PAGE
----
Scheie Eye Institute, Department of Ophthalmology, Perelman School of Medicine, University of Pennsylvania, Philadelphia, Pennsylvania, United States.Scheie Eye Institute, Department of Ophthalmology, Perelman School of Medicine, University of Pennsylvania, Philadelphia, Pennsylvania, United States.Scheie Eye Institute, Department of Ophthalmology, Perelman School of Medicine, University of Pennsylvania, Philadelphia, Pennsylvania, United States.Scheie Eye Institute, Department of Ophthalmology, Perelman School of Medicine, University of Pennsylvania, Philadelphia, Pennsylvania, United States.Scheie Eye Institute, Department of Ophthalmology, Perelman School of Medicine, University of Pennsylvania, Philadelphia, Pennsylvania, United States.Scheie Eye Institute, Department of Ophthalmology, Perelman School of Medicine, University of Pennsylvania, Philadelphia, Pennsylvania, United States.Scheie Eye Institute, Department of Ophthalmology, Perelman School of Medicine, University of Pennsylvania, Philadelphia, Pennsylvania, United States.Scheie Eye Institute, Department of Ophthalmology, Perelman School of Medicine, University of Pennsylvania, Philadelphia, Pennsylvania, United States.Scheie Eye Institute, Department of Ophthalmology, Perelman School of Medicine, University of Pennsylvania, Philadelphia, Pennsylvania, United States.Scheie Eye Institute, Department of Ophthalmology, Perelman School of Medicine, University of Pennsylvania, Philadelphia, Pennsylvania, United States.Scheie Eye Institute, Department of Ophthalmology, Perelman School of Medicine, University of Pennsylvania, Philadelphia, Pennsylvania, United States.Department of Ophthalmology and Visual Science, Carver College of Medicine, Stephen A. Wynn Institute for Vision Research, University of Iowa, Iowa City, Iowa, United States.Pangere Center for Hereditary Retinal Diseases, The Chicago Lighthouse, Chicago, Illinois, United States.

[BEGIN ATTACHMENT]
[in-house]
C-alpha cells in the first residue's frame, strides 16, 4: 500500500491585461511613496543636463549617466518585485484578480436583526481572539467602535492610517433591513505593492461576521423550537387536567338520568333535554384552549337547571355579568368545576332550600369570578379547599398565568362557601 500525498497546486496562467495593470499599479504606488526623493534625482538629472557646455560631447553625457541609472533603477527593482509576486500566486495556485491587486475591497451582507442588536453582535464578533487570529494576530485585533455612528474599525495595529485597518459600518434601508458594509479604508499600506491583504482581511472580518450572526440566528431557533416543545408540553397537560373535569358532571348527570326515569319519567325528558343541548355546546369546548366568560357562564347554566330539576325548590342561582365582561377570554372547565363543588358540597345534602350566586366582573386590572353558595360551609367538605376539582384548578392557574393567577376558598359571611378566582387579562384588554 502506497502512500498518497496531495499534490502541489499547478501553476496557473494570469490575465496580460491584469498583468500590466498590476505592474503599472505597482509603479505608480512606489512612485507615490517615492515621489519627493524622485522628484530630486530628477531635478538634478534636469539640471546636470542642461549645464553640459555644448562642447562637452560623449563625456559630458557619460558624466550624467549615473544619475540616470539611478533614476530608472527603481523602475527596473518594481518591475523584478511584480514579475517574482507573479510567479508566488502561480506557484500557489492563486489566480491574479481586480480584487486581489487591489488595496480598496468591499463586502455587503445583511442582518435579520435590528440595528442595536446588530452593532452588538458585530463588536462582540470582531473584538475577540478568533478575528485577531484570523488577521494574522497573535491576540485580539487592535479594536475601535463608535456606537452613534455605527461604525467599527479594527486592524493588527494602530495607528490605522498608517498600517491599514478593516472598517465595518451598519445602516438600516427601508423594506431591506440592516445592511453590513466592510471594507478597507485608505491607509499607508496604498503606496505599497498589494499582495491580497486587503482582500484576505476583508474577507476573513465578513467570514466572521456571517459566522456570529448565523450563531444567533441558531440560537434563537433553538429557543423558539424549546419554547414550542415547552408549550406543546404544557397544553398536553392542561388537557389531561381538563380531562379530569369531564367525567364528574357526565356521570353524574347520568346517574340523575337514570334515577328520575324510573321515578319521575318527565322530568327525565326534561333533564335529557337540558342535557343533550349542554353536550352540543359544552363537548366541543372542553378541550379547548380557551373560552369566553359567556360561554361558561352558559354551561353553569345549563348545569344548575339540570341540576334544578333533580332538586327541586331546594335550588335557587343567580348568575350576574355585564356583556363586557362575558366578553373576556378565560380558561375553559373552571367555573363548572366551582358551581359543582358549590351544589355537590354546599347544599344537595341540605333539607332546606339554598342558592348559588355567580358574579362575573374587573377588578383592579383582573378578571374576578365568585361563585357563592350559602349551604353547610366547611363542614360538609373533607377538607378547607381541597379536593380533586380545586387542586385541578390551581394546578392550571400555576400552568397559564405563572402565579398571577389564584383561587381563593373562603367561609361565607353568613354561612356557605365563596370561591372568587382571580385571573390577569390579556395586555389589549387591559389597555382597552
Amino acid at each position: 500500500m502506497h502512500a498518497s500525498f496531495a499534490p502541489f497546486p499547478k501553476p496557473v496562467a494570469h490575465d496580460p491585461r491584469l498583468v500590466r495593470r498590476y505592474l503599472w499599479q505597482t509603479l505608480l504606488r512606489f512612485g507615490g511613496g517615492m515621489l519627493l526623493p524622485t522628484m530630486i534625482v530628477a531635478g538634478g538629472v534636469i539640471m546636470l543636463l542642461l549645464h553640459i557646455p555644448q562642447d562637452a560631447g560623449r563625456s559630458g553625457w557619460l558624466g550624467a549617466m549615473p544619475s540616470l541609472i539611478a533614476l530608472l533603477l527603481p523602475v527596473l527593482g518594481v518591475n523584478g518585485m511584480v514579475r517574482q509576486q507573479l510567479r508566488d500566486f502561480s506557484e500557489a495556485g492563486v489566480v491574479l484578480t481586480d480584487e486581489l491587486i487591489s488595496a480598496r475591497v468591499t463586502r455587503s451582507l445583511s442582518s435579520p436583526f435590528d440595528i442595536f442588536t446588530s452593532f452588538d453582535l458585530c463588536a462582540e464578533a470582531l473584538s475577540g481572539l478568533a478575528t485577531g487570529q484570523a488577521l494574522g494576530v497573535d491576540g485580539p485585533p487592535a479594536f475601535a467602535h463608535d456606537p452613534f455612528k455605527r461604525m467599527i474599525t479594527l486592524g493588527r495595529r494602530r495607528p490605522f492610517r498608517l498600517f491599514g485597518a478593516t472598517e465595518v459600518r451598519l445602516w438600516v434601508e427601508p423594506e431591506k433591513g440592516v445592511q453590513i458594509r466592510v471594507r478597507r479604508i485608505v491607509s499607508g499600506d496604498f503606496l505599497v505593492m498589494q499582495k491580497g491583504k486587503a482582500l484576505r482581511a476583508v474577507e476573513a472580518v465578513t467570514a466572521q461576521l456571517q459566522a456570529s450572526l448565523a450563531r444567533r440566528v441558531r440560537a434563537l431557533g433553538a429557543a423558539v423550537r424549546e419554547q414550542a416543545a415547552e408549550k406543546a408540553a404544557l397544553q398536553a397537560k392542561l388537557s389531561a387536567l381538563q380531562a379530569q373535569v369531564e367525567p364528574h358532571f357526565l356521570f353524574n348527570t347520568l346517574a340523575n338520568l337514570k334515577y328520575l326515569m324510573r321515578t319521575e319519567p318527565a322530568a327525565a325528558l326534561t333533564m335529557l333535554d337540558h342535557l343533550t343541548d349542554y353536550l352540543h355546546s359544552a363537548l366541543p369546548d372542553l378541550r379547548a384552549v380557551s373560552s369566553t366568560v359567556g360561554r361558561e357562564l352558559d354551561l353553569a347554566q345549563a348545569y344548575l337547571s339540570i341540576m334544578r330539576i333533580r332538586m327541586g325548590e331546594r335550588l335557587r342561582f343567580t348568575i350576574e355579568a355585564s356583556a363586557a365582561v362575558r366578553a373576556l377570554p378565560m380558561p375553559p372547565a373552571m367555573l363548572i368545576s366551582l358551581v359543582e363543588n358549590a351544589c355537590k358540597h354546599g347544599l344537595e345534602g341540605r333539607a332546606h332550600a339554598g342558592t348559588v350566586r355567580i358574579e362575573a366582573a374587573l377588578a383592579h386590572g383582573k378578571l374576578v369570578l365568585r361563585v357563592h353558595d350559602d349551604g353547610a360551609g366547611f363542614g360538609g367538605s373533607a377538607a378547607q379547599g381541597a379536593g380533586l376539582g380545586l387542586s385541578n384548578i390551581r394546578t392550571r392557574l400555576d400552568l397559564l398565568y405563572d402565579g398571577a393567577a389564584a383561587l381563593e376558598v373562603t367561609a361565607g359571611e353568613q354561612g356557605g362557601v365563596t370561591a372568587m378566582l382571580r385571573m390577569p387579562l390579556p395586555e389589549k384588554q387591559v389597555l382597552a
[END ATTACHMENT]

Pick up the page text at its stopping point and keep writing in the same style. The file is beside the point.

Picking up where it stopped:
Pub Type(s)

Journal Article
Observational Study
Research Support, Non-U.S. Gov't

Language

eng

PubMed ID

28510626

Citation

Jacobson, Samuel G., et al. "Outcome Measures for Clinical Trials of Leber Congenital Amaurosis Caused By the Intronic Mutation in the CEP290 Gene." Investigative Ophthalmology & Visual Science, vol. 58, no. 5, 2017, pp. 2609-2622.
Jacobson SG, Cideciyan AV, Sumaroka A, et al. Outcome Measures for Clinical Trials of Leber Congenital Amaurosis Caused by the Intronic Mutation in the CEP290 Gene. Invest Ophthalmol Vis Sci. 2017;58(5):2609-2622.